Posted Jun 01, 2008 01:00 pm CDT
Radcliffe, a senior partner at DLA Piper in East Palo Alto, Calif., is also general counsel for the Open Source Initiative, a nonprofit corporation formed to “educate about and advocate for the benefits of open source,” including “better quality, higher reliability, more flexibility, lower cost and an end to predatory vendor lock-in.”
Private lawyers and in-house counsel should be up to speed on open source developments, Radcliffe says, because their clients and employers are interacting with software in ways that are not always obvious.
Many of Radcliffe’s legal clients are technology firms using open source to begin operations, and he maintains a blog on open source issues, Law & Life: Silicon Valley. In an April 4 post, he noted a recent study had concluded that by 2012, 90 percent of businesses will use open source either directly or embedded in other programs.
The study is “absolutely correct that use of open source is ‘elusive,’ ” he wrote. “We find that virtually all of our clients use open source even if they are not aware of it.”
“If you’re a bank, you’re a software distributor,” Radcliffe says. “Because of all the ways banks reach out to customers, they distribute software. Sony is a consumer electronics firm, but the digital TVs they sell have a lot of software products that they are distributing to consumers.” And because knowledge of open source is ubiquitous among software developers, open source programs may find their way into proprietary programs, he says.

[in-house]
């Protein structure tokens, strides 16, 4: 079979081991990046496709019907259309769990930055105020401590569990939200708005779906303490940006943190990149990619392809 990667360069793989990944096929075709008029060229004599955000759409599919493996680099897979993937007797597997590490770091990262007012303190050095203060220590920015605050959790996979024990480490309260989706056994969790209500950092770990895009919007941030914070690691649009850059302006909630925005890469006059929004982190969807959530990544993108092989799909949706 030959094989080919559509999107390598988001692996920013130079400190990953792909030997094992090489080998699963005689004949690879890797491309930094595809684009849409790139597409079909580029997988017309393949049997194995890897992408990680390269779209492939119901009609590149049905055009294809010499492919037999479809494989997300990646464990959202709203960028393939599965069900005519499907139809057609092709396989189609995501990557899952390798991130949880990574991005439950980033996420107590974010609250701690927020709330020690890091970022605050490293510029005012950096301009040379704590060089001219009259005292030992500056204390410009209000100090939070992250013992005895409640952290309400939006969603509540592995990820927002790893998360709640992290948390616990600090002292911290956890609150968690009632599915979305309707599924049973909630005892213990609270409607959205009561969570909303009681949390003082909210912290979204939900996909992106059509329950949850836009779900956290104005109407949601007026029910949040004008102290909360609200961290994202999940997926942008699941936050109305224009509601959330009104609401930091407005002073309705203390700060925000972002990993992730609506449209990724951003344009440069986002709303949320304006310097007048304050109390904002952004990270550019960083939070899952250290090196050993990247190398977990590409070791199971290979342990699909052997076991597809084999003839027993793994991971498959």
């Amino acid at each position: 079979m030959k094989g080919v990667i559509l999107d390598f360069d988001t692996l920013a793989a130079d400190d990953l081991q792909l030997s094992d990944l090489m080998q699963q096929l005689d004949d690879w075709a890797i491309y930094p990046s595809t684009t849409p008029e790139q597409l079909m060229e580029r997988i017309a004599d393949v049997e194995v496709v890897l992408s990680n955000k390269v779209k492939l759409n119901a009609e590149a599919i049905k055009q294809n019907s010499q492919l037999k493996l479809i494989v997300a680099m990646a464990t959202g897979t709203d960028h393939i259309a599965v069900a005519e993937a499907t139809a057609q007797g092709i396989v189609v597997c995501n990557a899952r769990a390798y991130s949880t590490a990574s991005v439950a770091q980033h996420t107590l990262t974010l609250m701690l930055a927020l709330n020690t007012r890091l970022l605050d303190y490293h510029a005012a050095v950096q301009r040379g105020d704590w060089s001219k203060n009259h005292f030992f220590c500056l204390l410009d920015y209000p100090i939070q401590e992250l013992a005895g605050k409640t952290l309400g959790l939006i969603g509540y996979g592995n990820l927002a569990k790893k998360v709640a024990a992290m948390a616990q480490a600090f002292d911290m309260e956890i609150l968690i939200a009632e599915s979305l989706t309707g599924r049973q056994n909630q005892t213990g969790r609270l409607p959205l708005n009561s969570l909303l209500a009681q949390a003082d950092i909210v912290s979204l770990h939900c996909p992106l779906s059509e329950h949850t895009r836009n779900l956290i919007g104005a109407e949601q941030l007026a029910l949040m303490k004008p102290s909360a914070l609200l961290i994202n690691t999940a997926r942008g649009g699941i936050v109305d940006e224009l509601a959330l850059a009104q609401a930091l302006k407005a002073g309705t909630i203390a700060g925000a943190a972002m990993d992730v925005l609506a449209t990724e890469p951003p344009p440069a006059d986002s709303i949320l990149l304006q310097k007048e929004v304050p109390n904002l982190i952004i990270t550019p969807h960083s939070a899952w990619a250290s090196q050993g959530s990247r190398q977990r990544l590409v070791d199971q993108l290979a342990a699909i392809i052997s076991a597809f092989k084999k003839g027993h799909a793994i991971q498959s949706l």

From its name, one might guess open source refers to software for which the source code is available for use without payment of royalties or other usage fees. But it “doesn’t just mean access to the source code,” according to the Open Source Initiative.
The initiative defines open source in terms of the licensing obligations incurred by users and distributors, including:
• The license cannot restrict any party from selling or giving away the software as a component of an aggregate containing programs from several different sources. The license cannot require a royalty or other fee.
• The program must include source code and must allow distribution in source code as well as compiled form. Where some form of a product is not distributed with source code, there must be a well-publicized means of obtaining the source code for no more than a reasonable reproduction cost.
• The license must allow modifications and derived works, and it must allow them to be distributed under the same terms as the license of the original software.
• The rights attached to the program must not depend on the program’s being part of a particular software distribution.
• The license must not place restrictions on other software distributed along with the licensed software. For example, the license cannot insist that all other programs distributed on the same medium be open source.
Technology firms, Web-based firms and startups find open source particularly attractive because it slashes by half the amount of money needed to get into business. For instance, open source Linux operating systems can be paired with low-cost Apache servers and powered by open source software.
“You don’t really have a choice; you’re going to be using open source. The only thing is whether your engineers tell you or not,” Radcliffe explains. “Software engineers, especially younger engineers, view open source as just another resource. … It’s just another programming technique, and their attitude is ‘I’m not going to let some lawyer tell me how to do my skill set.’ ”
Imagine a world in which most of the music was controlled by one group. Not only would the uber-band’s music be expensive to buy, but it could not be shared and users would have to sign a licensing agreement that restricts what could be done with the band’s albums.